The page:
I'm sure there are other gotcha's. But this post should help you avoid some of the headaches involved in cross-platform plugin development.


CAINav 0.3.0: Path Corridors and More

CAINav v0.3.0 has been released. It is a 'big little' update.  There aren't a lot of new features, but the underlying structure has changed a lot.  

The full change log can be found in both the distribution package and the SVN repository.  But there are several changes worth mentioning here.

Two Boring Items

The NavManager Unity component has been retired and replaced with the NavSource component.  This is worth mentioning here because the functionality of the two components appears to be the same.  And they are pretty much 99% the same.  The difference is that NavSource only provides navigation resources.  It does not handle the CrowdManger.Update() method.  So if you use it you'll need to make sure you add code somewhere to manage the crowd manager. 

The documentation for the last release had some big holes, especially for the crowd manager and introduction to navigation.  That has been mostly addressed.  There is even some navigation related getting started code to hold you over until the new sample pack is released.

The New PathCorridor

The biggest new feature is the addition of the PathCorridor class.  (And U3DPathCorridor Unity extension.)

The NavmeshQuery class contains almost all the pathfinding features needed to hand roll your own navigation solution, whether you just need a list of waypoints or you want to implement complex local movement and steering.  

If you want to manage steering for crowds of agents, then you can use to the CrowdManger.  The crowd manager is great, but it requires that you give it a lot of control and can be overkill for certain situations.

The path corridor fills in the middle ground.  It takes an initial path of polygons (a corridor), then helps you manage it without worrying about locomotion inaccuracies, floating point errors, a moving goal, or any of the other common pathfinding gotchas that make moving along the path difficult.  

Definitely take a look at this new class.  It can help you get rid of a lot of your path management code.

Now, Multi-Platform Friendly

This is where the 'big' comes in, even though most of it is hidden.

CAINav is still supported only on Windows, and is likely to stay that way as long as I don't have a way to validate it on other platforms before release.  But my goal is to keep it friendly for use on the other Unity target platforms

That goal is now much closer to being  met due to a lot of work by Dan Treble down in Australia.  Dan, who is working on an game called Quick Quest, went through the pain and suffering of getting CAINav working with Unity on iPhone and Android.

I expected some minor adjustments to the C++ code.  The surprise was the C# code.  I'll cover that in detail in a separate post.  For now, suffice it to say that the C# syntax for Windows and iPhone plugins is not compatible.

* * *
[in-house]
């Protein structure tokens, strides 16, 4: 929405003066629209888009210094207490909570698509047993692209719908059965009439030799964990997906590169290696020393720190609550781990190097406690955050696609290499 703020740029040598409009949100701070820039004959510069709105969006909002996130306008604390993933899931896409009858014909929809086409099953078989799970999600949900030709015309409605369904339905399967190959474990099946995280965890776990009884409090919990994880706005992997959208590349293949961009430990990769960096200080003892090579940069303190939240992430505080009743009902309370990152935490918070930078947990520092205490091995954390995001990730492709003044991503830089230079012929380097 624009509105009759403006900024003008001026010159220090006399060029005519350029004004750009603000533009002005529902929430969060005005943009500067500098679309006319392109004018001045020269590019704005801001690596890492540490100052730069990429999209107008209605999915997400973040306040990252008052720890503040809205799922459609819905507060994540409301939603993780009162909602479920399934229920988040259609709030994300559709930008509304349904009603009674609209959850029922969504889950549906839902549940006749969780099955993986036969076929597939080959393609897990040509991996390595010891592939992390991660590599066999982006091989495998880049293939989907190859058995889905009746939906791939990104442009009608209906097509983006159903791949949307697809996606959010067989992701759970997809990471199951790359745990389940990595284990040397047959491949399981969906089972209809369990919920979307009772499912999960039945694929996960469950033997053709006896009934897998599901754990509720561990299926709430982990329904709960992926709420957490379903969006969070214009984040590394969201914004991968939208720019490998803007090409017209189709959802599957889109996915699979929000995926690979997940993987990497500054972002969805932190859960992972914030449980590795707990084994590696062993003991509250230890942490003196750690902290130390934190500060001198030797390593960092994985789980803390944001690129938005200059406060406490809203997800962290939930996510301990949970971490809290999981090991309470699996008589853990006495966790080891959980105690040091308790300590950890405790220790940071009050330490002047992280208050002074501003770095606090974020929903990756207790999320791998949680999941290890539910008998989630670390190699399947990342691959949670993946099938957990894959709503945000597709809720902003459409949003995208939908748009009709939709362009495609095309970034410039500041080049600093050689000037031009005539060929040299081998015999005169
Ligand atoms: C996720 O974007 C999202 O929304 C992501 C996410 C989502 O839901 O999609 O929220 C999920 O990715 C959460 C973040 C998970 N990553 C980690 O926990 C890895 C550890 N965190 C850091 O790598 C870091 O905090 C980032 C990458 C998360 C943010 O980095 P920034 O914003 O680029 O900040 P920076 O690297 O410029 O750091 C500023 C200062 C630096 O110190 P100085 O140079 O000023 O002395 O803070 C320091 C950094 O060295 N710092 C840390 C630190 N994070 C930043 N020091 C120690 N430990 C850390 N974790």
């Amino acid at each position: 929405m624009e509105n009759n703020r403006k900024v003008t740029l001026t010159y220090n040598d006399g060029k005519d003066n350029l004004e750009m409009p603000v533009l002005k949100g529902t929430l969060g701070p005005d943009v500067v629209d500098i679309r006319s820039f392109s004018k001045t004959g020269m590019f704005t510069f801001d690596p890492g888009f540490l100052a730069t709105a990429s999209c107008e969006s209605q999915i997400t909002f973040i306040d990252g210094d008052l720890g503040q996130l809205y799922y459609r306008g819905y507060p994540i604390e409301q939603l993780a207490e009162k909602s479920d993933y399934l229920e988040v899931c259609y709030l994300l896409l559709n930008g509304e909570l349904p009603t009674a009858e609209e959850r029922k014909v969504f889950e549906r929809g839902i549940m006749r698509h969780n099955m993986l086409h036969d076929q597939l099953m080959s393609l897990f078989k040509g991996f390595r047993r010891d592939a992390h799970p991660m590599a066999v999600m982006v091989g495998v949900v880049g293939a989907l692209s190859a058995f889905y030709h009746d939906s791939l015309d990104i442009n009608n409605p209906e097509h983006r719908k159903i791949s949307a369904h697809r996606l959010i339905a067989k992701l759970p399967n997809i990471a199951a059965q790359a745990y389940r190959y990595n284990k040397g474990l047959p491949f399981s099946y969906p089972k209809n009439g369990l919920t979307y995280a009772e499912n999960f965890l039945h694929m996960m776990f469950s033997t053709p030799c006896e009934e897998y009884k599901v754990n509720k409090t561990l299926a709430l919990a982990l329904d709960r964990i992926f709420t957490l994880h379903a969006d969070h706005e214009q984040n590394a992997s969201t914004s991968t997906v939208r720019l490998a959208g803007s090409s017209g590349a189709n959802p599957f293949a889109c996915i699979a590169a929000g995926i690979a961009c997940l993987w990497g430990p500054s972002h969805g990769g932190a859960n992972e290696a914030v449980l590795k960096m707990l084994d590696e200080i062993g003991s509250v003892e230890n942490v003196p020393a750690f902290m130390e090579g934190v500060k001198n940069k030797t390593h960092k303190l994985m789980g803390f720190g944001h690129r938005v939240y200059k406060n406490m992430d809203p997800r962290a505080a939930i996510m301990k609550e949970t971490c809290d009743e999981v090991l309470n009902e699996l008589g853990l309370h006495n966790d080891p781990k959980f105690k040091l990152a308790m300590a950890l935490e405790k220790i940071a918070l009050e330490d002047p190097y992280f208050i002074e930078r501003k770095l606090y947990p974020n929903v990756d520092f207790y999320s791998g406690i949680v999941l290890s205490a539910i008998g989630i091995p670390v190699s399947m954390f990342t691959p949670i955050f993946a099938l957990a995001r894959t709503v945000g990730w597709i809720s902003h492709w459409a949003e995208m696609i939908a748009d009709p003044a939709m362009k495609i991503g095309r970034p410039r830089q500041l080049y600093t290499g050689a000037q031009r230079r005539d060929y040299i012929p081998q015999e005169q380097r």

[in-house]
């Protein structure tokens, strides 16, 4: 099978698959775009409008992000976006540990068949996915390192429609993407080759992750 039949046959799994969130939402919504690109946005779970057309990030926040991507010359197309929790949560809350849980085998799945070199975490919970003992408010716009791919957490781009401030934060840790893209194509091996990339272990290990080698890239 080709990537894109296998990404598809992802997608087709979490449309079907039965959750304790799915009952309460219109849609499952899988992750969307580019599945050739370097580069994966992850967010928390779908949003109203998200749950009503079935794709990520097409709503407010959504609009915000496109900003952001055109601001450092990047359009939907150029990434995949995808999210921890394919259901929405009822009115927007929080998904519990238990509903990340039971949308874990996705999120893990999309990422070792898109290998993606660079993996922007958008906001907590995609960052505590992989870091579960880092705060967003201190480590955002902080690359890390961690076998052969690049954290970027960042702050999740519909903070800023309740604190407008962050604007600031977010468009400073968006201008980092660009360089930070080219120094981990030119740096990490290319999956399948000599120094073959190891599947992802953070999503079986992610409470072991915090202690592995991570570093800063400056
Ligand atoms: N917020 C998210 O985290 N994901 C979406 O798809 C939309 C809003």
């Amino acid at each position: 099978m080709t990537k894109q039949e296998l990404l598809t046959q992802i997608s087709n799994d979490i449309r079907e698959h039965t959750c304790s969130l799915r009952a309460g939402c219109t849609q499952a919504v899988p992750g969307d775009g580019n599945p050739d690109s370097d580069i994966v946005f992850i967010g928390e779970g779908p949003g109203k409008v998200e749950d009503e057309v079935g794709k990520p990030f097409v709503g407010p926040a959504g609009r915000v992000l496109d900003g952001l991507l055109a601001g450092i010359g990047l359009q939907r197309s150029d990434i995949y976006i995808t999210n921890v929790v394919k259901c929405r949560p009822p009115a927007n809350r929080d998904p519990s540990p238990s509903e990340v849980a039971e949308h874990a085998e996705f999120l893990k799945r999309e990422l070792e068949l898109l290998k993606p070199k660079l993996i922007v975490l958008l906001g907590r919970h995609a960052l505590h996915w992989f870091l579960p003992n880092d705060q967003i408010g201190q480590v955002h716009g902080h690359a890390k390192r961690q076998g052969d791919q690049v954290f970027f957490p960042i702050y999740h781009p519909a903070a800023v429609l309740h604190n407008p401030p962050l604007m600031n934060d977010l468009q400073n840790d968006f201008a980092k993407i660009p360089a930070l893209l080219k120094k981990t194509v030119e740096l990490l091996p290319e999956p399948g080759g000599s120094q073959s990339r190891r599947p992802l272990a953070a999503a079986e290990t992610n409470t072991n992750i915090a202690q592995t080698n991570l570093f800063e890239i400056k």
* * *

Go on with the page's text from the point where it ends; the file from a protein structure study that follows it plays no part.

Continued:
You will have to build your own native libraries.  And for iPhone you will need to copy the C# code directly into your project.  But due to Dan's feedback the CAINav code base should now be useable on both Unity iPhone and Android. The documentation includes some tips.

In closing, here is a much nicer navigation mesh visualization than I can produce, courtesy of Dan:

Until next time, take care of the bobcats.


A Quick Death and Building a Sample Pack

I was just browsing the Unity roadmap for 2011.  Oh look!  Navigation mesh generation, pathfinding, and local steering is planned for version 3.5!  The fact they they are adding built-in pathfinding isn't a big surprise.  They've been advertising for AI programmers for a while now, and the first task for AI is almost always pathfinding.  What I'm surprised at is that we may get it by the end of the year.

So, CAINav may have a lifespan of only about 6 months.  At least in Unity.  Luckily, most of my reasons for creating CAINav still apply.  For example, it has been a great project for becoming comfortable with C++, .NET/C++ interop, and Unity plug-in development.

Don't worry, I'm not halting work on CAINav.  Even if it dies with Unity 3.5 I still need its functionality now.  And there is still a lot of good exploration and personal training benefit to continuing development.

On that front, I've been experimenting with CrowdManager. (Local steering.)  It is nice.  When I add animation and locomotion, the agents look quite natural.  Better locomotion handling, such as the ability to side-step and back away, rather than just turning, and it will look great.

The big thing to remember about CrowdManger is that it isn't a silver bullet.  It is one part of the navigation puzzle and has its limits.  Don't succumb to the temptation to just add agents, set targets, and expect it to do everything for you.

It won't do long distance planning.  You will need to implement that separately. In my prototype I plan the long distance path, perform a partial string-pull, then feed CrowdManager a target several waypoints out from the agent's current location.

You also have to build in some edge case handling, such as when slow moving agents meet head on at corners.  They can block each other.

And remember, CrowdManager isn't meant to be used with large crowds.  The goal is to support up to 20 agents in a moderately complex environment, and that seems to be working out.

If you want to see CrowdManger in action, it is available in the new SamplePack.  This is how I'll release most demo's, tutorials, and samples in the future; packaged together in one download.

The demo allows you to add up to 25 agents to the scene and watch their behavior as they wander around at different speeds.  Clicking on an agent will toggle it's debug visualizations.  So you can see the world as CrowdManger see's it.

Still no sample code I'm afraid.  Beside the fact that I am still learning the best ways of using CAINav, there are some licensing and format issues I need to figure out for the models, animations, and support code.

Enjoy the new demo, and stay away from Arizona.